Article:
Objectives The aim of the study was to investigate the prognostic significance of lymphadenectomy and intraoperative tumor rupture in patients with apparent stage I mucinous ovarian carcinoma (MOC).
Methods We conducted a retrospective cohort study of MOCs diagnosed between 1999–2019 at two tertiary cancer centers. Pathology was reviewed to rule out metastasis from gastrointestinal tract. Clinicopathologic details, five-year overall survival (OS) and recurrence free survival (RFS) were examined. Cox proportional hazard models were used to determine the association of lymphadenectomy and intraoperative rupture on survival.
Results of 149 with apparent stage I disease, 48 (32%) had pelvic and/or para-aortic lymphadenectomy, but only 1 patient with grade 2 disease was upstaged due to positive pelvic lymph nodes. Intraoperative rupture was documented in 52 (35%); these were more likely to have initial surgery performed by a non-gynecologic oncologist (48% vs. 11%; p<0.001). There were 20 recurrences in the cohort (13%; 9 grade 1, 6 grade 2, 4 grade 3), with the vast majority peritoneal (95%). On multivariable analysis, after adjusting for age, final stage, and use of adjuvant chemotherapy, there was no significant association between intraoperative rupture with OS (HR 2.2 (0.6–8.0), p=0.25) or RFS (HR 1.3 (0.5–3.3), p=0.63) or lymphadenectomy with OS (HR 0.9 (0.3–2.8), p=0.90) or RFS (HR 1.2 (0.5–3.0), p=0.73).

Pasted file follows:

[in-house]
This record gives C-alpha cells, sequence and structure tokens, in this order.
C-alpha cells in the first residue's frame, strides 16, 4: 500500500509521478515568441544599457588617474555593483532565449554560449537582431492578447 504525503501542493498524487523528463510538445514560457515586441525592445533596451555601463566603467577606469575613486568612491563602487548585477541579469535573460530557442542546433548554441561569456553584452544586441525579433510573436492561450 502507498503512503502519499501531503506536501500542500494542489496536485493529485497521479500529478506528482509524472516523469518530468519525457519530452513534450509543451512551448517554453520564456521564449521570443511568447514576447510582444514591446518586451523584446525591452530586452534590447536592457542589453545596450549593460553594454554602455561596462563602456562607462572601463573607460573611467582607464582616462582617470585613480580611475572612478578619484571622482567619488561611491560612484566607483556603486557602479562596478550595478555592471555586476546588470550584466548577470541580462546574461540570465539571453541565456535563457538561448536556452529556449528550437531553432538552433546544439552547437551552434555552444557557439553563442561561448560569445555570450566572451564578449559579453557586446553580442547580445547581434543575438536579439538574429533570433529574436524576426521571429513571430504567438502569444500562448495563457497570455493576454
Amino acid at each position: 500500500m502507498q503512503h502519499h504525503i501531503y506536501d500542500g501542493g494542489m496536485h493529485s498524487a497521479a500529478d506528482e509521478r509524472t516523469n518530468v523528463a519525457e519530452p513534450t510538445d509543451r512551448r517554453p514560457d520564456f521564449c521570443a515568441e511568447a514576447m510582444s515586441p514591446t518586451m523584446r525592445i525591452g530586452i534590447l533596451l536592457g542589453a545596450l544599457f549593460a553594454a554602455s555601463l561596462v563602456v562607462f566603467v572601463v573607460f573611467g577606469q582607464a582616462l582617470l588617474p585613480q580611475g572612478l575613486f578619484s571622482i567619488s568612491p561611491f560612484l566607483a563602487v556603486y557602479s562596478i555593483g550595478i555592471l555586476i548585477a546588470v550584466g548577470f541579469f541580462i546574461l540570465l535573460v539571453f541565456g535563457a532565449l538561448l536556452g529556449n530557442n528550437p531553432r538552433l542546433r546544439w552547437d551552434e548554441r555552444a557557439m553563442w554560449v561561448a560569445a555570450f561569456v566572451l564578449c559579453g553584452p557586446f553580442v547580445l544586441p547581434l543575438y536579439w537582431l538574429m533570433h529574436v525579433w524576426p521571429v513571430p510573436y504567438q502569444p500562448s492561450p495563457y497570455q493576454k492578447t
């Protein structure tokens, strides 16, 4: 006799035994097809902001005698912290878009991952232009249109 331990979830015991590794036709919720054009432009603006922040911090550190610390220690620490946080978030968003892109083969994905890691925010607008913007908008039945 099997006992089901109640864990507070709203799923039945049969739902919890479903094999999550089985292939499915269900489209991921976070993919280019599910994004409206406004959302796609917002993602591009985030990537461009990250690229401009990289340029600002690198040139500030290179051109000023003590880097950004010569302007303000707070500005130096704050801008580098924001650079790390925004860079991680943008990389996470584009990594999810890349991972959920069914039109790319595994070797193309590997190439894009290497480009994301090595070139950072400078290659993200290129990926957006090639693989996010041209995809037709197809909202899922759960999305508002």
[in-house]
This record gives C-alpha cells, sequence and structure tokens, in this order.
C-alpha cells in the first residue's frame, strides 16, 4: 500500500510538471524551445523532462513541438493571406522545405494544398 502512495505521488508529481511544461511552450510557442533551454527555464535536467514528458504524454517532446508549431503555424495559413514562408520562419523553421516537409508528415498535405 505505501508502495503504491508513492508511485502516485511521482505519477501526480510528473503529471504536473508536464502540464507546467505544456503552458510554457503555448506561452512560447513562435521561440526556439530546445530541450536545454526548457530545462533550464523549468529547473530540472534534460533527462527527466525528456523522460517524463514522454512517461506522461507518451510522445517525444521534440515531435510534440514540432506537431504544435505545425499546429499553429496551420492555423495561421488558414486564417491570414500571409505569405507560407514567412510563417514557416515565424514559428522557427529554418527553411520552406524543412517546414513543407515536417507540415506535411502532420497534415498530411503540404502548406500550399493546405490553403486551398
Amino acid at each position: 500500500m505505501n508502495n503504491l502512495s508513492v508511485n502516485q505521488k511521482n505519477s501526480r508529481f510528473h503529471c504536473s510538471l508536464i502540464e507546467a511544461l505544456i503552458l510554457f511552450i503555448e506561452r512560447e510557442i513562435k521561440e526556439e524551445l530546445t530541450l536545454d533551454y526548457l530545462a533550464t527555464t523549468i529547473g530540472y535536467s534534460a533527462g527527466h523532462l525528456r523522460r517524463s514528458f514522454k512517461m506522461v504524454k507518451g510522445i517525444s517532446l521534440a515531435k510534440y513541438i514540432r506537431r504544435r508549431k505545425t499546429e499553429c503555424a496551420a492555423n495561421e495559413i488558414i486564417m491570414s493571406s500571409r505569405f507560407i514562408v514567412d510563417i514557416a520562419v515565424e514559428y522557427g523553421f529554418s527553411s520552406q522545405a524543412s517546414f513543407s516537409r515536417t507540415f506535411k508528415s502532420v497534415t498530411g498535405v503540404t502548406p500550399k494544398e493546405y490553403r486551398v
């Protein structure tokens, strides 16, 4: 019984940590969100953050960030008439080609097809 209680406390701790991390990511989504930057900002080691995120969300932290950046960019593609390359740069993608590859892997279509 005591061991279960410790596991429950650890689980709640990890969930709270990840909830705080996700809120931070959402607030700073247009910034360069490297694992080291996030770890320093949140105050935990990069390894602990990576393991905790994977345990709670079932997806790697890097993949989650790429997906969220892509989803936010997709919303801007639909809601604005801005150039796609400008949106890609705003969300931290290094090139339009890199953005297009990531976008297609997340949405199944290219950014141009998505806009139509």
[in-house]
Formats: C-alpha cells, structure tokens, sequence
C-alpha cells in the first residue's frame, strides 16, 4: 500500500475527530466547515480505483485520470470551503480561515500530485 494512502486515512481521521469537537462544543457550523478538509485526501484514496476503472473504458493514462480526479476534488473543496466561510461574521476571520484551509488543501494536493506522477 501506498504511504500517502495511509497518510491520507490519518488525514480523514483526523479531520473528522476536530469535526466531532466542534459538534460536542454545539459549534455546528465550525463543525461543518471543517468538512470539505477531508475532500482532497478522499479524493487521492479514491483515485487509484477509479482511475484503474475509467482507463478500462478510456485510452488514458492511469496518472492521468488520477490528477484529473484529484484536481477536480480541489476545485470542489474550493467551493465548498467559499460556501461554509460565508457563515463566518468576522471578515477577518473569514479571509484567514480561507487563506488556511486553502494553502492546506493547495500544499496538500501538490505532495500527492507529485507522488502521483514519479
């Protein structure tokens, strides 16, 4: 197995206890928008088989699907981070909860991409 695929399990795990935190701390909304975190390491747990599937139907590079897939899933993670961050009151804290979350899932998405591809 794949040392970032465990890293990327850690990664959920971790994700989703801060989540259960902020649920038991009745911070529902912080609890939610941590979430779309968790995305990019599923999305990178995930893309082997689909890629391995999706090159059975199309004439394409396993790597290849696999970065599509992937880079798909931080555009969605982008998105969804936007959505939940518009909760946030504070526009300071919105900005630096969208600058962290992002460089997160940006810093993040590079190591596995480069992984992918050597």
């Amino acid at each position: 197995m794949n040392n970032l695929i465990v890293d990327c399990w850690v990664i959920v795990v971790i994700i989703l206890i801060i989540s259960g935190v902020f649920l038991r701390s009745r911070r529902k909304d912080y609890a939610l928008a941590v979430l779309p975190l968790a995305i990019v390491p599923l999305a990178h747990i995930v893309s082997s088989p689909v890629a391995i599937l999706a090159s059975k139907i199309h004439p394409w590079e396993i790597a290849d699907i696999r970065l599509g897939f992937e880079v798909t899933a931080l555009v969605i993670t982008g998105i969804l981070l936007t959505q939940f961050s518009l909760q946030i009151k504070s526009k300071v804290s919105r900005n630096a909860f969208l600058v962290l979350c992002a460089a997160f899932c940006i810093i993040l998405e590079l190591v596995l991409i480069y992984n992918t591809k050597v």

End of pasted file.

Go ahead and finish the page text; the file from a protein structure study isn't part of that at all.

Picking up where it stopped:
Conclusions In apparent stage I MOC, systematic lymphadenectomy has low utility, as few patients are upstaged and recurrence typically occurs in the peritoneum. Furthermore, intraoperative rupture does not independently confer a worse survival.
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